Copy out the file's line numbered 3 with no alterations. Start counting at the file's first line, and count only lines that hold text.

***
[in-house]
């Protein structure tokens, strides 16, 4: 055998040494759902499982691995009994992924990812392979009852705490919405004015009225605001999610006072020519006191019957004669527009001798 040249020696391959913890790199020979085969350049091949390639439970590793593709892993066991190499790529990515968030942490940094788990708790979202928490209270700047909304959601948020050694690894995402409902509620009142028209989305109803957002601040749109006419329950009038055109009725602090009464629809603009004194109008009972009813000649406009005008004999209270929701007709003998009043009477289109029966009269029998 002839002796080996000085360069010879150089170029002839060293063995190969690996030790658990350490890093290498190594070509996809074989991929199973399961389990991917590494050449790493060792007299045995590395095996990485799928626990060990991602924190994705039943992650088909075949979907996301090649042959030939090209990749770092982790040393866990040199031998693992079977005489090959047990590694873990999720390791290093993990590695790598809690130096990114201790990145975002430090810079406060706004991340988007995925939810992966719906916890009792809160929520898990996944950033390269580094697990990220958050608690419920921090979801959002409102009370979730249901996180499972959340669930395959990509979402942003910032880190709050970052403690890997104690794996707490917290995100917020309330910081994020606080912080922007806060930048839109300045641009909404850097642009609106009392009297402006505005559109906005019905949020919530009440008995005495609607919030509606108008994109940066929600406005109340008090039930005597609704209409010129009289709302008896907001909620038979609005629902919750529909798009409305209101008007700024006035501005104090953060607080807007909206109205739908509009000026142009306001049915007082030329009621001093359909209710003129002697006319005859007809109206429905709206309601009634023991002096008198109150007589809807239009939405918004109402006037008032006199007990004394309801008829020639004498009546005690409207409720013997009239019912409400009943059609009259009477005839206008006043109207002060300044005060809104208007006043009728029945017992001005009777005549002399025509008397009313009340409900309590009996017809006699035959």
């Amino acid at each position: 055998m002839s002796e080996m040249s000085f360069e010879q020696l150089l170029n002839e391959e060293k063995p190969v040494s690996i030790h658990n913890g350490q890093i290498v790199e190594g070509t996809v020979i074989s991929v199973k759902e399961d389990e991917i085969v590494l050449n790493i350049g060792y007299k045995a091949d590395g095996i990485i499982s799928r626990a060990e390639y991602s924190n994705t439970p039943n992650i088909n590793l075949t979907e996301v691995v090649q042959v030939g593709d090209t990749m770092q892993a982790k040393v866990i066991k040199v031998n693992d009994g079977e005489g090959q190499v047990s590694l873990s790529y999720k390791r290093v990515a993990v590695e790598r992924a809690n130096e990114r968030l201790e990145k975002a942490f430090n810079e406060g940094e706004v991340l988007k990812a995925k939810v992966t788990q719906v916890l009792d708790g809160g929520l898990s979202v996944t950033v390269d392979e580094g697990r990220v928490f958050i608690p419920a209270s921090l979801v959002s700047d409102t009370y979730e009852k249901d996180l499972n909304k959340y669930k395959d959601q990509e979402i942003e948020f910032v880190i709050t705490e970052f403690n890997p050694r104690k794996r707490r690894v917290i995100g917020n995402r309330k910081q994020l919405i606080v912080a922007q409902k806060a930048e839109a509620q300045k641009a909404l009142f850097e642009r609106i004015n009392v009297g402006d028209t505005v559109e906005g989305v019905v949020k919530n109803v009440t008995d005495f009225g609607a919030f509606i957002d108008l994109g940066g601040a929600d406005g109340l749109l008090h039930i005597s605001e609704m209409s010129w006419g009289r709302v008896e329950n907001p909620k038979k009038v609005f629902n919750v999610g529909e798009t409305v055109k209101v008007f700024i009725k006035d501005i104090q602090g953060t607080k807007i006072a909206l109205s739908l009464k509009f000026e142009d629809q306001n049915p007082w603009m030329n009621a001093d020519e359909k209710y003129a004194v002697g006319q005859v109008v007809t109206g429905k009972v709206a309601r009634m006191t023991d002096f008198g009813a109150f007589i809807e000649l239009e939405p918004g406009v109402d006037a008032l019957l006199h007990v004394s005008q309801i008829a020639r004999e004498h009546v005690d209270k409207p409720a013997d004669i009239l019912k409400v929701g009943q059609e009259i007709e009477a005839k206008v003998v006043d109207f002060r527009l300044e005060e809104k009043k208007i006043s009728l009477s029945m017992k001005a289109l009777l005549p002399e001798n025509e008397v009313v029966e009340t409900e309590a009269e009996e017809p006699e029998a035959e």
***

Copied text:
């Amino acid at each position: 055998m002839s002796e080996m040249s000085f360069e010879q020696l150089l170029n002839e391959e060293k063995p190969v040494s690996i030790h658990n913890g350490q890093i290498v790199e190594g070509t996809v020979i074989s991929v199973k759902e399961d389990e991917i085969v590494l050449n790493i350049g060792y007299k045995a091949d590395g095996i990485i499982s799928r626990a060990e390639y991602s924190n994705t439970p039943n992650i088909n590793l075949t979907e996301v691995v090649q042959v030939g593709d090209t990749m770092q892993a982790k040393v866990i066991k040199v031998n693992d009994g079977e005489g090959q190499v047990s590694l873990s790529y999720k390791r290093v990515a993990v590695e790598r992924a809690n130096e990114r968030l201790e990145k975002a942490f430090n810079e406060g940094e706004v991340l988007k990812a995925k939810v992966t788990q719906v916890l009792d708790g809160g929520l898990s979202v996944t950033v390269d392979e580094g697990r990220v928490f958050i608690p419920a209270s921090l979801v959002s700047d409102t009370y979730e009852k249901d996180l499972n909304k959340y669930k395959d959601q990509e979402i942003e948020f910032v880190i709050t705490e970052f403690n890997p050694r104690k794996r707490r690894v917290i995100g917020n995402r309330k910081q994020l919405i606080v912080a922007q409902k806060a930048e839109a509620q300045k641009a909404l009142f850097e642009r609106i004015n009392v009297g402006d028209t505005v559109e906005g989305v019905v949020k919530n109803v009440t008995d005495f009225g609607a919030f509606i957002d108008l994109g940066g601040a929600d406005g109340l749109l008090h039930i005597s605001e609704m209409s010129w006419g009289r709302v008896e329950n907001p909620k038979k009038v609005f629902n919750v999610g529909e798009t409305v055109k209101v008007f700024i009725k006035d501005i104090q602090g953060t607080k807007i006072a909206l109205s739908l009464k509009f000026e142009d629809q306001n049915p007082w603009m030329n009621a001093d020519e359909k209710y003129a004194v002697g006319q005859v109008v007809t109206g429905k009972v709206a309601r009634m006191t023991d002096f008198g009813a109150f007589i809807e000649l239009e939405p918004g406009v109402d006037a008032l019957l006199h007990v004394s005008q309801i008829a020639r004999e004498h009546v005690d209270k409207p409720a013997d004669i009239l019912k409400v929701g009943q059609e009259i007709e009477a005839k206008v003998v006043d109207f002060r527009l300044e005060e809104k009043k208007i006043s009728l009477s029945m017992k001005a289109l009777l005549p002399e001798n025509e008397v009313v029966e009340t409900e309590a009269e009996e017809p006699e029998a035959e």